# Dynamic trees Steator and Tarjan 83 1 Operations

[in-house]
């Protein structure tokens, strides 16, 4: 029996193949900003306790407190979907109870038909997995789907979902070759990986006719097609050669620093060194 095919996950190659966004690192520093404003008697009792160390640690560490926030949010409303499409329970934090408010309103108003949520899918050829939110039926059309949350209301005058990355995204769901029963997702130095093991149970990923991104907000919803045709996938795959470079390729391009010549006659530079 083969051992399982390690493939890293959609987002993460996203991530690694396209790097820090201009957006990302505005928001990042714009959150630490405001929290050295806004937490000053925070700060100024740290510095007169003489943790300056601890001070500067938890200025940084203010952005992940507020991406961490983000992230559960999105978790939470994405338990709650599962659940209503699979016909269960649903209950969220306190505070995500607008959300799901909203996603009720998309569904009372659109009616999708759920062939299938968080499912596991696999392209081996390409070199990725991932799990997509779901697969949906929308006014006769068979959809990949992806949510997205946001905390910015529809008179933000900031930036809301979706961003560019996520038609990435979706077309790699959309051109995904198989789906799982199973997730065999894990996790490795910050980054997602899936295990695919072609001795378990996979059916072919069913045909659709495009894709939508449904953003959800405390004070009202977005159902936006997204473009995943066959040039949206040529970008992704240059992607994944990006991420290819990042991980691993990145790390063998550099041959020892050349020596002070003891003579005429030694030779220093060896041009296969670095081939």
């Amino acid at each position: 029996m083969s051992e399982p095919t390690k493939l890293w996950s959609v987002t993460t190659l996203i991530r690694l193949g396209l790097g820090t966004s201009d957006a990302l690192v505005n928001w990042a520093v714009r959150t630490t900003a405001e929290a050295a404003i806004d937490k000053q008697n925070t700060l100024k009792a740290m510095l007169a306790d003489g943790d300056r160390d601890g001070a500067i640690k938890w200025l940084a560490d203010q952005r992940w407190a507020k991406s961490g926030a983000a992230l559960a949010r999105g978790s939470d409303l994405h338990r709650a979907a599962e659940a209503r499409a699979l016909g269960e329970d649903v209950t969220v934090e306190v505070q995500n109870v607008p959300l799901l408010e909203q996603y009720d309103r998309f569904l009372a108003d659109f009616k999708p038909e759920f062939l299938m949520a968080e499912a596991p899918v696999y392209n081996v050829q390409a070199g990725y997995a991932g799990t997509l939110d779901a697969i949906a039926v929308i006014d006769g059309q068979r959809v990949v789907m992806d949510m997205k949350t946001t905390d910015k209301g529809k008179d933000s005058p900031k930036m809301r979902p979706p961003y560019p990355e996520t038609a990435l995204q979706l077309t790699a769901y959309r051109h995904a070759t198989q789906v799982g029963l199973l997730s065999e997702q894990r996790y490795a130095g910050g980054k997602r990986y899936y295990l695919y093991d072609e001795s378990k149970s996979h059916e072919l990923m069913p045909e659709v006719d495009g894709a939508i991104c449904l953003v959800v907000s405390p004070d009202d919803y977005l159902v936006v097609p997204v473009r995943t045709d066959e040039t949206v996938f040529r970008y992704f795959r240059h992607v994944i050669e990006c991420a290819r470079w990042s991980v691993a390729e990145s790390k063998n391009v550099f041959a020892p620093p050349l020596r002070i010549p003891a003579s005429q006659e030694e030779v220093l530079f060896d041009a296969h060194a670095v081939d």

• Slides: 26 Dynamic trees (Steator and Tarjan 83) 1 Operations that we do on the trees Maketree(v) w = findroot(v) (v, c) = mincost(v) addcost(v, c) link(v, w, r(v, w)) cut(v) findcost(v) 2 Simple case -- paths c d e f Assume for a moment that each tree T in the forest is a path. We represent it by a virtual tree which is a simple splay tree. a e c f a b b d 3 Findroot(v( Splay at v, then follow right pointers until you reach the last vertex w on the right path. Return w and splay at w. 4 Mincost(v( With every vertex x we record cost(x) = the cost of the edge (x, p(x)) We also record with each vertex x mincost(x) = minimum of cost(y) over all descendants y of x. 1 a b 3 3, 1 c e d d 7, 1 2, 2 a f e 4, 4 b 1, 1 2 4 7 c f , 5 Mincost(v( Splay at v and use mincost values to search for the minimum Notice: we need to update mincost values as we do rotations. y x A x C B y A B C 6 Addcost(v, c( Rather than storing cost(x) and mincost(x) we will store cost(x) = cost(x) - cost(p(x)) min(x) = cost(x) - mincost(x) 1 a 3 b 3, -4, 2 2 c a e d f d 7, 7, 6 e 4, -3, 0 b 1, -2, 0 4 7 c 2, -1, 0 f , , 0 Addcost(v, c) : Splay at v, cost(v) += c cost(left(v)) -= c similarly update min 7 Addcost(v, c) (cont( Notice that now we have to update cost(x) and min(x) through rotations w v v C b A B w A b B C cost’(v) = cost(v) + cost(w) cost’(w) = - cost(v) cost’(b) = cost(v) + cost(b) 8 Addcost(v, c) (cont( Update min: w v v C b A B w A b B C min’(w) = max{0, min(b) - cost’(b), min(c) - cost(c)} min’(v) = max{0, min(a) - cost(a), min’(w) - cost’(w)} 9 Link(v, w, c), cut(v( Translate directly into catenation and split of splay trees if we talk about paths. Lets do the general case now. 10 The virtual tree • We represent each tree T by a virtual tree V. The virtual tree is a binary tree with middle children. left middle right Think of V as partitioned into solid subtrees connected by dashed edges What is the relation between V and T ? 11 Actual tree a b c d f e g i h j l k m r n o p q s t u v w 12 Path decomposition a Partition T into disjoint paths b c d f e g i h j l k m r n o p q s t u v w 13 Virtual trees (cont( Each path in T corresponds to a solid subtree in V f l q b c i p The parent of a vertex x in T is the successor of x (in symmetric order) in its solid subtree or the parent of the solid subtree if x is the last in symmetric order in this subtree a j r h g m k d o v w e n t u s 14 Virtual trees (cont( f a l b q c d f e g r n p o p a j r l k m c i i h j b q h g m k d o v s t w u e n t u s v w 15 Virtual trees (representation( Each vertex points to p(x) to its left son l(x) and to its right son r(x). A vertex can easily decide if it is a left child a right child or a middle child. Each solid subtree functions like a splay tree. 16 The general case Each solid subtree of a virtual tree is a splay tree. We represent costs essentially as before. cost(x) = cost(x) - cost(p(x)) or cost(x) is x is a root of a solid subtree min(x) = cost(x) - mincost(x) (where mincost is the minimum cost within the subtree) 17 Splicing Want to change the path decomposition such that v and the root are on the same path. Let w be the root of a solid subtree and v a middle child of w w u w ==> v right v u right Want to make v the left child of w. It requires: cost’(v) = cost(v) - cost(w) cost’(u) = cost(u) + cost(w) min’(w) = max{0, min(v) - cost’(v), min(right(w))- cost(right(w))} 18 Splicing (cont( What is the effect on the path decomposition of the real tree ? w u w ==> right v a b v right u a ==> b w w u u v v 19 Splaying the virtual tree Let x be the vertex in which we splay. We do 3 passes: 1) Walk from x to the root and splay within each solid subtree After the first pass the path from x to the root consists entirely of dashed edges v w x 2) Walk from x to the root and splice at each proper ancestor of x. Now x and the root are in the same solid subtree 3) Splay at x Now x is the root of the entire virtual tree. 20 Dynamic tree operations w = findroot(v) : Splay at v, follow right pointers until reaching the last node w, splay at w, and return w. (v, c) = mincost(v) : Splay at v and use cost and min to follow pointer to the smallest node after v on its path (its in the right subtree of v). Let w be this node, splay at w. addcost(v, c) : Splay at v, increase cost(v) by c and decrease cost(left(v)) by c, update min(v) link(v, w, r(v, w)) : Splay at v and splay at w and make v a middle child of w cut(v) : Splay at v, break the link between v and right(v), set cost(right(v)) += cost(v) 21 Dynamic tree (analysis( It suffices to analyze the amortized time of splay. An extension of the access lemma. • Assign weight 1 to each node. The size of a node is the total number of descendants it has in the virtual tree. Rank is the log of the size. Potential is c times the sum of the ranks for some constant c. (So we can charge more than 1 for each rotation) xk x 1 x 22 Dynamic tree (analysis( pass 1 takes 3 clogn + k pass 2 takes k k=#dashed edges on the path pass 3 takes 3 clogn + 1 – (c-1)(k-1) 23 Proof of the access lemma (cont( y (3) zig ==> x A x C B y A B C amortized time(zig) = 1 + r’(x) + r’(y) - r(x) - r(y) 1 + r’(x) - r(x) 1 + 3(r’(x) - r(x)) 24 Proof of the access lemma (cont( ==> y x A x z (1) zig - zig D y A C z B B C D amortized time(zig-zig) = 2 + r’(x) + r’(y) + r’(z) - r(x) - r(y) - r(z) = 2 + r’(y) + r’(z) - r(x) - r(y) 2 + r’(x) + r’(z) - 2 r(x) 2 r’(x) - r’(z) + r’(x) + r’(z) - 2 r(x) = 3(r’(x) - r(x)) 25 Proof of the access lemma (cont( z (2) zig - zag x ==> y x A B y D A z B C D C Similar. (do at home) 26